Having once been responsible for emergency planning for a district council, I am well aware that what is often overlooked is how important it is to get the so-called “recovery phase” underway while still dealing with the actual incident.
It’s therefore been very encouraging in our discussions with local authority clients to find that many are looking to the future and taking the opportunity to reshape services in the light of experiences gained over the past six months. Technology solutions have been deployed rapidly, to the point where remote working is now the norm rather than the exception, and there is a far better understanding of the need to keep evolving and, perhaps, to take more risks. Many councils are now talking of whole-organisation transformation programmes being completed in weeks rather than the scheduled years.
This approach has, of course, long been accepted in Silicon Valley, where the “fail fast and often” mantra has led (somewhat counterintuitively) to many success stories. But it has never really gained traction in the more risk-averse arena of traditional local government.
We have been looking at a number of councils that are starting to move forward at pace with their post-COVID recovery planning and it’s encouraging to see some common themes emerging around organisational change and service delivery.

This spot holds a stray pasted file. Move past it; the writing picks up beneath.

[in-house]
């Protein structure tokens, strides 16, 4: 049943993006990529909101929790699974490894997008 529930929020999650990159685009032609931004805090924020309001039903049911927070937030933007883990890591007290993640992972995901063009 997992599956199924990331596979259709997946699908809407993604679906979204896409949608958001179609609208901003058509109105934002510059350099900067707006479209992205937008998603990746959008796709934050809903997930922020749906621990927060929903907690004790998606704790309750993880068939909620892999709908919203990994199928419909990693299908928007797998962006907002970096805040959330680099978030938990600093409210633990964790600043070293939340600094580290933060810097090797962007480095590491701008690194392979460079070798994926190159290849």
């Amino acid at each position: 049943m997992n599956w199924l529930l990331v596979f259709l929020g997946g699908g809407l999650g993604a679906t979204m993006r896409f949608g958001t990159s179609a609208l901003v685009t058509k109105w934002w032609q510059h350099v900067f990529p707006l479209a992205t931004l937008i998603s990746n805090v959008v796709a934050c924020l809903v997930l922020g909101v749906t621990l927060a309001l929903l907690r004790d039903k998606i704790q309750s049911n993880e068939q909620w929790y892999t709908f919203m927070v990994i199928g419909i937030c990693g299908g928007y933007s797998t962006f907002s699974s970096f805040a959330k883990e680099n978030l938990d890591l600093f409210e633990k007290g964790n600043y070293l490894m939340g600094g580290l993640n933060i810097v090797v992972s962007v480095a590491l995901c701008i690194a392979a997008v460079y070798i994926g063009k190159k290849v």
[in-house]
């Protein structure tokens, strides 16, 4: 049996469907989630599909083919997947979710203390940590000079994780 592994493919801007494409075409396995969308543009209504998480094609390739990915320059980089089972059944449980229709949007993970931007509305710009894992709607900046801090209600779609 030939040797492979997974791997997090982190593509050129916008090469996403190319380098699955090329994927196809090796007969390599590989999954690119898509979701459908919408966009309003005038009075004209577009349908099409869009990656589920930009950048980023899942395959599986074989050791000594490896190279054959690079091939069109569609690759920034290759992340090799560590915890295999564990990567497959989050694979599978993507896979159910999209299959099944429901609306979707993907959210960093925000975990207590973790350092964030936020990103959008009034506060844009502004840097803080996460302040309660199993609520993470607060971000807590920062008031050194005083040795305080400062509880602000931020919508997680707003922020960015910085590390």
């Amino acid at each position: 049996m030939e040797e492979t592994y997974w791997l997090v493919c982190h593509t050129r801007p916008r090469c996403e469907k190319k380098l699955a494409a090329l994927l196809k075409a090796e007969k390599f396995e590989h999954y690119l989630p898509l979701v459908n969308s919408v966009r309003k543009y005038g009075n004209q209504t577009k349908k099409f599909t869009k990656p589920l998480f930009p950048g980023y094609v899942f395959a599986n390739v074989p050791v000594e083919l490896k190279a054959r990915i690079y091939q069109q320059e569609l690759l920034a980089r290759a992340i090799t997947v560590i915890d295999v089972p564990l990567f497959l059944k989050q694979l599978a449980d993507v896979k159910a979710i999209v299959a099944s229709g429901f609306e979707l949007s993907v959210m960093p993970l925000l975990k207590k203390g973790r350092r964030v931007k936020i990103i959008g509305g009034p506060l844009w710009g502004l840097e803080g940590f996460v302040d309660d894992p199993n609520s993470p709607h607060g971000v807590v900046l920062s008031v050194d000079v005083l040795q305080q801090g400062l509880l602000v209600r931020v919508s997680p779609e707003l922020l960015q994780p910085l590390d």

Having analysed these, we would like to offer our take on what service design principles will be important in the weeks, months and years to come. We believe that in future, councils will need to improve their customers’ experience of accessing services and participating in the democratic process in new ways while ensuring no-one is excluded – against a backdrop of challenging (and in many cases, precarious) finances.
Sitting behind this, of course, needs to be a recognition that digital services are, on the whole, still reliant on people and process. As we’ve discussed in a previous blog councils should stop pretending that channel shift is, in itself, an important tool in improving organisational efficiency and cutting costs.
In the public sector, the vast majority of contacts are costs, not opportunities – and are driven by a process failure somewhere in the system. So it’s time to focus internally, too, and look at the way your council operates. Find out what business processes are generating failure-driven contact and fix the underlying cause, rather than simply making it easier for customers to report your failure to do the job properly.